Monday, 1 June 2020

Lovers in the Elephant Grass


Sunlight stripes us through the wavering canes 
as we lie breathless and high, listening 
to the frantic insistence of skylarks, 
feeling our hearts recover, pulses slow,
numb to all of time but this one moment, 
wild within the elephant grass raffia,
its thin shadow grid moving across us, 
so if we half close our eyes we flicker
like the final frames of an old film show 
about jailbreak runaways who outwit 
the hounds and strip off in a southern field, 
shedding more arrows than eager Cupid, 
only to find their malnourished  bodies 
tattooed with a sweet and biblical crime.



Delighted to have this piece published in the inaugural edition of the West Review out of California. Well worth checking out - there’s some fine writing in here:

Wednesday, 13 May 2020

No, This is not Sierva Maria


(after ‘Of Love and Other Demons’ Gabriel Marquez)

Workmen dropped shovels and crossed themselves 
when her remains were revealed. That dress -
but most of all the astonishing hair,
copper coloured, more than two metres long.
They whispered of hair growing in the grave.

Supernatural tales are the best, of course,
for reinforcing God, scaring children.
I’m very old now (you may think too old 
to be true) - as a child I knew this girl
before she was exorcised -loved- to death.

If Sierva had her own demons
(not just those assigned to her, sotto voce, 
in the chatter of indolent priests
in purgatorial coffee bars),
I never saw any evidence.

I don’t recall her with lidded eyes,
smoking marijuana, defiant, 
resigned to the mad dog in the market -
yet that’s the way she’s painted here.
Naturally with her famous hair unbound.

You might ask me about her parents 
and how God allows such degenerates, 
mere simulacra of humanity, 
to hold cards they would burn rather than play. 
Perhaps it’s the chanting from the convent,

the corrupting heat, but more likely 
apathy inherent to lack of need.
I cannot confirm. All I can tell you
is most representations are fluid
and sometimes it is right to fear water.


An ekphrastic response to this image at Visual Verse:





















Friday, 1 May 2020

Eels in The Creel - and news

May News:

I’m delighted to have received a commendation in the Acumen International Poetry competition for my poem Leaving Switzerland.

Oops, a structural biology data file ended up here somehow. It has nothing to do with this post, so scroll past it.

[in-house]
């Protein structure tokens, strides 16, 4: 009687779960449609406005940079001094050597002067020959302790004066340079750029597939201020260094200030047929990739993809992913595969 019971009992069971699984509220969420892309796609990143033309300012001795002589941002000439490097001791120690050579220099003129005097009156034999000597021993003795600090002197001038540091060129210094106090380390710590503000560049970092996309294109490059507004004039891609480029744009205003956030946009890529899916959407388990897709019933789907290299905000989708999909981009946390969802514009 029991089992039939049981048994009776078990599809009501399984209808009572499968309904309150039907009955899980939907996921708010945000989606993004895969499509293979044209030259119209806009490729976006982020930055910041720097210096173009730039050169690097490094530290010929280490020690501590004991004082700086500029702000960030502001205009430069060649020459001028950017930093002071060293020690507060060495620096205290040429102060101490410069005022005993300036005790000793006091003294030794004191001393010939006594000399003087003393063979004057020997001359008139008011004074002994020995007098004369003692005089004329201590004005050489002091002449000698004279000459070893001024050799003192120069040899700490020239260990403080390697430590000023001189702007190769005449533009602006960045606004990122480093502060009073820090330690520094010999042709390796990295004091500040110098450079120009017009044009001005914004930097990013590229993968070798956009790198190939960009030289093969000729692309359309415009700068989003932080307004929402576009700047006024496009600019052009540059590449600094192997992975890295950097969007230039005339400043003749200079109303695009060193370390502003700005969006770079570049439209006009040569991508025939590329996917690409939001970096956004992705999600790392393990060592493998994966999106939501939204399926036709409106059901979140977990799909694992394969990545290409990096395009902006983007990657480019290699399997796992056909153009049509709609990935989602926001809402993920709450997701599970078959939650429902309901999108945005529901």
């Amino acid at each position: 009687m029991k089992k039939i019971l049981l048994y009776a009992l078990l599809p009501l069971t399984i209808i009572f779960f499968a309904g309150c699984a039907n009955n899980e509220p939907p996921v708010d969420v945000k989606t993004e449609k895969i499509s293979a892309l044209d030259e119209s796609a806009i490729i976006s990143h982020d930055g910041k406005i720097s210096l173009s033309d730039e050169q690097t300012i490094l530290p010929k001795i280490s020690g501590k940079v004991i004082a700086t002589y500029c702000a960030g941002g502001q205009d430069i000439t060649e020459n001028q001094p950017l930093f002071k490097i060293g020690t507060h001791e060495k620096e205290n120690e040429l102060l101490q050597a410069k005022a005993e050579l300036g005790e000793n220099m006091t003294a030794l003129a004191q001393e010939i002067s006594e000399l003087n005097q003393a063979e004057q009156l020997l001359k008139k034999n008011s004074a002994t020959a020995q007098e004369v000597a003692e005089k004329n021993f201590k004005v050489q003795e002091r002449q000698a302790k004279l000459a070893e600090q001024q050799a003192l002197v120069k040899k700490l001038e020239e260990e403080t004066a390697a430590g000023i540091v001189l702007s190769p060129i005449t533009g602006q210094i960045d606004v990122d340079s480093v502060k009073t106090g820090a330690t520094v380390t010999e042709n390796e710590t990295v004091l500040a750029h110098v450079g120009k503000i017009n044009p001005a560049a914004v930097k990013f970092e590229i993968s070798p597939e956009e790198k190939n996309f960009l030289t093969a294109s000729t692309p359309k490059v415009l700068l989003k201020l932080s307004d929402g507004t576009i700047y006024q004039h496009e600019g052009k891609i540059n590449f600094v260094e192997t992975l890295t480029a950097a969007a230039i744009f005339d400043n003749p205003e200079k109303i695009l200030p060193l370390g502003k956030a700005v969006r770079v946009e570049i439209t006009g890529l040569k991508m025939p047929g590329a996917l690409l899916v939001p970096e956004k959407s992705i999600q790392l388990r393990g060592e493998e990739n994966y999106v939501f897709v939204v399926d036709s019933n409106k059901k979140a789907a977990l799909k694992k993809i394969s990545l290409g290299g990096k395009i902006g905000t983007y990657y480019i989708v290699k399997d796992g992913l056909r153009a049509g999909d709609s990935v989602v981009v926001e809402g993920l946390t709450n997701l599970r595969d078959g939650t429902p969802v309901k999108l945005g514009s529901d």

And my poem A Photographic History of Tractors was commended in the local competition at Teignmouth Poetry Festival.

Also my poem Eel Catching was included in an anthology of eel related poetry entitled The Creel from Guillemot Press. I would link here but the book has already sold out. However they asked me to record a reading for them so here’s a video version. Enjoy:


More eel video poems can be found on the Guillemot Press ‘eel fest’ page here:



Eel Catching

A midnight fog lays down the land;
sucks quietly on the ploughed field,
wetly kisses the upturned sod,
whispers from the river mouth
the fetid smell of marsh decay.
The moon and stars, obscured by mist
stare upon other worlds tonight.
Time passes with no sense of motion.
The Earth lies still - except for me,
by the river, waiting for eels.

Now into this brackish reach the tide is running.
Sliding through underwater grass,
current tracers in the blind depth,
I can almost sense them: the eels are coming...
The small bell on the rod end rings,
I strike and take a fat one on -
shiny with slime, a liquid figure of eight.
I haul it to the bank, blackest in the blackness,
thrashing fiercely in the torchlight,
as if in tongues before the priest.

Later, as I walk through the wet grass
knee high by the silent river,
the eel still twists in the plastic bag
flapping briskly at my side.
On the back door step I do the act.
So much dark blood, like thick red oil,
flowing out toward the ground.
Still the eel moves in defiance,
blood without and blood within,
this deathless, lifeless thing.



Tuesday, 14 April 2020

Grip


I once met the Obamas visiting the program
the way celebrities do. Clint Eastwood too.
Shutters clicked and when they’d gone
we wondered why they’d bothered coming.

I have to tell you: the Earth is huge,
like nothing anyone has ever seen.
The Space Station - several boosts away
and everything else is prehistory,
remote as pigswill and slurry
in my granpa’s Virginia farmyard;
the viaticum in rural sick-houses.
Even my wife pursing her lips
to kiss or fret is an undeciphered scrawl
in the dust of a desert cave.

Sure, I could see your house from here
if it wasn’t for the weather
but I’m not looking anymore.
I’ve closed my eyes against the overview
and all I can think is how soft, how perfect,
Michelle Obama’s hands are,
how surprisingly strong her grip.


First published at Visual Verse 2019

Music by Robin Brown and Bill Lusty - search YouTube and Facebook for more of their music: 
The Robin Brown 4




Thursday, 19 December 2019

News 19/12/19

Season’s Greetings and Happy New Year!

I’m afraid I've been rather remiss in keeping my blog up to date during 2019...

In addition to the posts below I'm pleased to have had several poems included in Riptide Journal (the Exeter University literary magazine) as well as poetry in Prole, Ink Sweat & Tears, The Deckhand, Glossophilia, Visual Verse, Atrium, and accepted for the January 2020 edition of The Blue Nib.

I was also especially pleased to see my old poem Beyond Broadwoodwidger included in the 'For The Silent' anthology from Indigo Dreams Publications in aid of the League Against Cruel Sports - where it was rubbing shoulders with work by Hardy, Hughes, Armitage and Oswald amongst others...